Hugs and handshakes aside, Trump and Modi’s strategies are likely to fail
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Hugs and handshakes aside, Trump and Modi’s strategies are likely to fail

THE frequent warm hugs during Indian Prime Minister Narendra Modi’s first meeting with US President Donald Trump earned the former some quick diplomatic objectives; nevertheless, as a quid pro quo for impeding or disrupting China’s coercion strategy, particularly in the Asia Pacific region.

Undoubtedly, on the sidelines of the proclamations of friendship, Modi and Trump would have privately converged their strategies on how to thwart their nettlesome adversaries: Pakistan and China, respectively.

In order to impress Trump and manifest the “True Friendship”, without missing the opportunity, on the back of Modi’s fruitful meeting, India turned the rhetoric into action and obstructed China’s road construction in Doko-La (or Donglong), the tri-junction area among India-Bhutan-China, opposing that China is building the road towards Bhutan.

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In vengeance, China refused the entry of some 50 pilgrims who were on their way to Kailash Mansarovar, southwestern corner of Tibet, through the Nathu-La border.

Indian Defence Minister Arun Maharaj Kishen Jaitley responded by saying,“India of 2017 is different from India of 1962.”

His remarks could well worsen situation.

In 1962, India committed the same mistake and lost 1,383 of its soldiers as a result of its bitter defeat in a territorial battle over Arunachal Pradesh, a war local Indian media like India TV News later dubbed a “national shame”.

Trump too sought to curry favour with India’s Modi – it was the mutual objective of both sides to gain desired political influence from their meeting. Hence, Trump, playing his part, delighted Modi by declaring Syed Salahuddin, the chief of a Pakistan supporting Kashmiri Separatist group, Hizbul Mujahideen, a “specially designated global terrorist”.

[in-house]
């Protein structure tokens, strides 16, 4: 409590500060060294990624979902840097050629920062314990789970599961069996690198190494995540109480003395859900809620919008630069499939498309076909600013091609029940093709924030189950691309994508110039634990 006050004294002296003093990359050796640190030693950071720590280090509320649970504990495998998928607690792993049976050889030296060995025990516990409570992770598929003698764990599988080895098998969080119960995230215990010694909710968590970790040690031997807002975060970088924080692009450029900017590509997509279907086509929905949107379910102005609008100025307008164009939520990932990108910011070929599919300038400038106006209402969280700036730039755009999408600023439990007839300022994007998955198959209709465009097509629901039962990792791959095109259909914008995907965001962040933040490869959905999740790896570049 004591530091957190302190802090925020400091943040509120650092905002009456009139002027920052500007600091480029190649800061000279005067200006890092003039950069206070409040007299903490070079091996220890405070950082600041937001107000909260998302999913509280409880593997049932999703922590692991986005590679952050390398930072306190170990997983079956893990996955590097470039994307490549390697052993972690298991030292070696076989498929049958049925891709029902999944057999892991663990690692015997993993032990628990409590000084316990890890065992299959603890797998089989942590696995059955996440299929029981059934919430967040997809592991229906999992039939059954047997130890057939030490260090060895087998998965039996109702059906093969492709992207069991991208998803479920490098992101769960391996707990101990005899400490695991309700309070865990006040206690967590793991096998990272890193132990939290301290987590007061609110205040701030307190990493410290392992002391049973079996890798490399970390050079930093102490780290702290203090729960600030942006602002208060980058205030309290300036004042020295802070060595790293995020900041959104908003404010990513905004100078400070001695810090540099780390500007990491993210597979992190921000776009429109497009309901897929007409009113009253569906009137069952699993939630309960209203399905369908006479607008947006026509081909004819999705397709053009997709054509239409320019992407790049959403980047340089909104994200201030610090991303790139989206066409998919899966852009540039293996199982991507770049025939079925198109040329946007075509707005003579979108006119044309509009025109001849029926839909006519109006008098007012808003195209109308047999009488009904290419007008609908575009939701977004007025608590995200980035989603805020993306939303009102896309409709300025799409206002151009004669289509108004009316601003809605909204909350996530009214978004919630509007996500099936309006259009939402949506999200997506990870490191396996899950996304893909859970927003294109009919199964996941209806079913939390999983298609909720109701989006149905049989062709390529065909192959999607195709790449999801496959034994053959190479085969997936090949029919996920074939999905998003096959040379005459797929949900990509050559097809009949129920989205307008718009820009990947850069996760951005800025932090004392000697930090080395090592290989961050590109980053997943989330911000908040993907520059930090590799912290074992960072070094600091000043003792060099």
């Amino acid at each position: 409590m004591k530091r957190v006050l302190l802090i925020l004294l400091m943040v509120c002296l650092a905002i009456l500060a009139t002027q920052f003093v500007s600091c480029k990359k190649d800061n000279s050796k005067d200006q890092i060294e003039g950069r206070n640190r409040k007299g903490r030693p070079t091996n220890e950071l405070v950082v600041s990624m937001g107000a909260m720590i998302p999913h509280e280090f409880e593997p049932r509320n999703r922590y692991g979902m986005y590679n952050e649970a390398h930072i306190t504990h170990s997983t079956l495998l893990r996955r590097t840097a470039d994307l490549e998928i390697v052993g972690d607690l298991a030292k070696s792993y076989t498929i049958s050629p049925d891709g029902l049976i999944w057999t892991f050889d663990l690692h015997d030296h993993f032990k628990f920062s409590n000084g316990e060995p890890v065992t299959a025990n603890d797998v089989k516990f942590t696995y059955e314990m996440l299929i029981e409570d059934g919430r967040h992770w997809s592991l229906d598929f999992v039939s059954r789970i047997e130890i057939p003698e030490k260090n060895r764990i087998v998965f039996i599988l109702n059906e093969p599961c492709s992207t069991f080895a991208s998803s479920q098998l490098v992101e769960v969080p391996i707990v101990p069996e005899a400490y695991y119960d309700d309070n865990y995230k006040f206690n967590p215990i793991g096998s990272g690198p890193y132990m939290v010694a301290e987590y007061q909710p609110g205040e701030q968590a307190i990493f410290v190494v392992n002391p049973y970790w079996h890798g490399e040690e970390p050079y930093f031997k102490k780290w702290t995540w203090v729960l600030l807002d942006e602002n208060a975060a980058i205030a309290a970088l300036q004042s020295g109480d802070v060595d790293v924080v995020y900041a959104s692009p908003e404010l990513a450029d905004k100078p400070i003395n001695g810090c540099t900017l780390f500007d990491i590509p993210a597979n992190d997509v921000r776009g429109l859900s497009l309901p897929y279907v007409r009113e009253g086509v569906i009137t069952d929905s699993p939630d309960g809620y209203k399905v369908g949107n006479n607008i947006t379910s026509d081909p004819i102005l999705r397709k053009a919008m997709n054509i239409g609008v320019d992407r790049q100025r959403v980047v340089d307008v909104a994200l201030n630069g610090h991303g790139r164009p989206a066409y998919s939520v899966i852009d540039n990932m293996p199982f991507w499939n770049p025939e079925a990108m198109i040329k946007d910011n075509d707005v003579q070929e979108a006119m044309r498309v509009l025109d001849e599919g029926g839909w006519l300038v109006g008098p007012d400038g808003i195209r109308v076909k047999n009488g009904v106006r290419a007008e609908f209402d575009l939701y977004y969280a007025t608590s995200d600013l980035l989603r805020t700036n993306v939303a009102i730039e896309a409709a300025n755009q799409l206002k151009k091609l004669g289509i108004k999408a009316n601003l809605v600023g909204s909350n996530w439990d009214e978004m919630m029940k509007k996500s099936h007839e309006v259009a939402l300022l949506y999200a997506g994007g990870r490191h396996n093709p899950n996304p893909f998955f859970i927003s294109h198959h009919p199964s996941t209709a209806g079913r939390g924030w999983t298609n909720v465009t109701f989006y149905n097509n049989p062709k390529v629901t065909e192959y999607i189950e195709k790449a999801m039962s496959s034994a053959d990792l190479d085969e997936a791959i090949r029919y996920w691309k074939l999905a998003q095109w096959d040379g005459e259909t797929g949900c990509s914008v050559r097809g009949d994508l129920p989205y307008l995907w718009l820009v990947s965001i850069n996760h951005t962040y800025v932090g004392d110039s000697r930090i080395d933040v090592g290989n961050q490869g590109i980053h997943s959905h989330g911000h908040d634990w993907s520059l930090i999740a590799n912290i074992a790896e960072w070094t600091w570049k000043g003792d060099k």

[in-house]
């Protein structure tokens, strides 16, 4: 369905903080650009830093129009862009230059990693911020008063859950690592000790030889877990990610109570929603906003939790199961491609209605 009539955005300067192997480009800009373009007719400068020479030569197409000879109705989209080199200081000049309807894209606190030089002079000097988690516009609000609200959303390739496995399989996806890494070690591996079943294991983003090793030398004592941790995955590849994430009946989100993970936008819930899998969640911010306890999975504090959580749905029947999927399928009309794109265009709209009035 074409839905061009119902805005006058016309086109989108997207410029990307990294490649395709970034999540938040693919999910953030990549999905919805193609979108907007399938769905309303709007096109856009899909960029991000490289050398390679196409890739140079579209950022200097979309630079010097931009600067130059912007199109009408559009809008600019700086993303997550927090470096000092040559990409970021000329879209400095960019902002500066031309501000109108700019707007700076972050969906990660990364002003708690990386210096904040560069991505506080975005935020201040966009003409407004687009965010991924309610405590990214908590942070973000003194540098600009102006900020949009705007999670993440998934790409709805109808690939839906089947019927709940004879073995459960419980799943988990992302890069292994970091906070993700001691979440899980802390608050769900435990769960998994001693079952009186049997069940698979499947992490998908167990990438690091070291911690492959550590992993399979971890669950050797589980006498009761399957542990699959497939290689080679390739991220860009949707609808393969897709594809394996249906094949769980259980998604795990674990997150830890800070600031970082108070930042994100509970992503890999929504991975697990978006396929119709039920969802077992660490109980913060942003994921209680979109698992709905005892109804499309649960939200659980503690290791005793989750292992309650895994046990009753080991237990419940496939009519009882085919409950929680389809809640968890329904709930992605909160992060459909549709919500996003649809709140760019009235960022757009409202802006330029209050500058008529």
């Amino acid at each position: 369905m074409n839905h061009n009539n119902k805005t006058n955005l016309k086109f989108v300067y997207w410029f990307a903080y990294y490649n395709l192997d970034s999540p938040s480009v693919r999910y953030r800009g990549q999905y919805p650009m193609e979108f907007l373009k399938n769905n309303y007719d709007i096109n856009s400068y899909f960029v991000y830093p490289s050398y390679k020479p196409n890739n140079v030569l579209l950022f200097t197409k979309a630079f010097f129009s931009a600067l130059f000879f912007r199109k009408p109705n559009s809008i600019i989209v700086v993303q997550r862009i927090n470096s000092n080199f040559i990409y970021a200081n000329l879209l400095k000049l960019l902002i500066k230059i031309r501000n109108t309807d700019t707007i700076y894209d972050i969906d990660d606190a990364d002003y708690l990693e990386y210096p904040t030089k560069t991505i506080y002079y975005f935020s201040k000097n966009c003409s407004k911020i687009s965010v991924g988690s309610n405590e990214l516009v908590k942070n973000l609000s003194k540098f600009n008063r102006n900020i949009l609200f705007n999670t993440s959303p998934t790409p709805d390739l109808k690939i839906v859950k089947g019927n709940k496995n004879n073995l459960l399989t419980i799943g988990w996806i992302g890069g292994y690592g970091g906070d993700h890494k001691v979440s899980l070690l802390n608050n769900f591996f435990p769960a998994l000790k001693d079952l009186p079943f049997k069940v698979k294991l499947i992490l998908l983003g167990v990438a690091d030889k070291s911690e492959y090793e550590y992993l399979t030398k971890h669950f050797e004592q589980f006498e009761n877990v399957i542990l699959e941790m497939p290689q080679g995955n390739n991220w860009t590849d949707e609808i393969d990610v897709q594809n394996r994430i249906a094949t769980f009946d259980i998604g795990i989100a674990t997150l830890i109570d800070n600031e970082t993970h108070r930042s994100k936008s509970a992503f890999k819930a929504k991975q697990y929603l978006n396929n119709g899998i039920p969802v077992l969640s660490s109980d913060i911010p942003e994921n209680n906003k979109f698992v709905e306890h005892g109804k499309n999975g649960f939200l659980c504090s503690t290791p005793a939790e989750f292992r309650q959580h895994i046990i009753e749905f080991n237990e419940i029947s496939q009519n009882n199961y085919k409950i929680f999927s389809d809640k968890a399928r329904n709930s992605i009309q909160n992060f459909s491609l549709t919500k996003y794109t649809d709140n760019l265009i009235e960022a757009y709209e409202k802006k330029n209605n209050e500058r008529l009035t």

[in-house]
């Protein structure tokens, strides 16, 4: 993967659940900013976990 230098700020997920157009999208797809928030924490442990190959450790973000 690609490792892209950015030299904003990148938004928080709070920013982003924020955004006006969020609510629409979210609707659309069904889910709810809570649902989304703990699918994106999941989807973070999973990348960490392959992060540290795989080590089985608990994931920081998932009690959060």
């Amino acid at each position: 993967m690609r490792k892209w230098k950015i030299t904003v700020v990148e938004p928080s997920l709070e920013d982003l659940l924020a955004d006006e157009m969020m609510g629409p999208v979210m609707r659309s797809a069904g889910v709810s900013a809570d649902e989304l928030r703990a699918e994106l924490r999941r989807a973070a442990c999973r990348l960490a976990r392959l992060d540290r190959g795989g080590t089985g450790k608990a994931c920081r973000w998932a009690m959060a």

Moreover, in the joint statement after the meeting, both the premiers called on Pakistan to “ensure that its territory is not used to launch terrorist attacks on other countries”, as well as urged it to take action against Pakistan-based groups who have been involved in cross-border insurgency.

From the statement, it is obvious that India and United States are standing shoulder-to-shoulder in a push to isolate Pakistan.

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As a Pakistan-born refugee, I can explicitly predict the failure and flop of their strategy. Because with the increasing credibility and emergence of China in Pakistan and the world via the China and Pakistan Economic Corridor (CPEC), One Belt and One Road and other China-supported programs, Pakistan can never be isolated.

Plus, if Washington and New Delhi believe they can bring peace to Afghanistan by declaring Pakistan a state sponsor of terror or imposing sanctions on Pakistan in future, they may only aggravate the situation and provoke Pakistan into further supporting insurgency in Afghanistan.

Should Trump decide to pull the plug on the Coalition Support Fund (CSF), which was a mere US$350 million for 2017, Pakistan can easily manage to use many other substitute ways to, reversely, support the fighting in Afghanistan. The CSF is a US defence program to reimburse frontline allies enlisted to support US forces in Afghanistan. Pakistan joined the coalition in 2001 and is one of the fund’s largest recipients.

However, due to its political and diplomatic limitations, it appears the United States doesn’t have the capacity to implement any of the above-mentioned actions.

On the contrary, if Trump wants, he can procure back the US’s lost sovereignty in Asia by welcoming rather than offending Pakistan. India and Pakistan must also be brought on the table of negotiation and should be appeased through solving the historical Kashmir conflict between both countries.

 

** This is the personal opinion of the writer and does not reflect the views of Asian Correspondent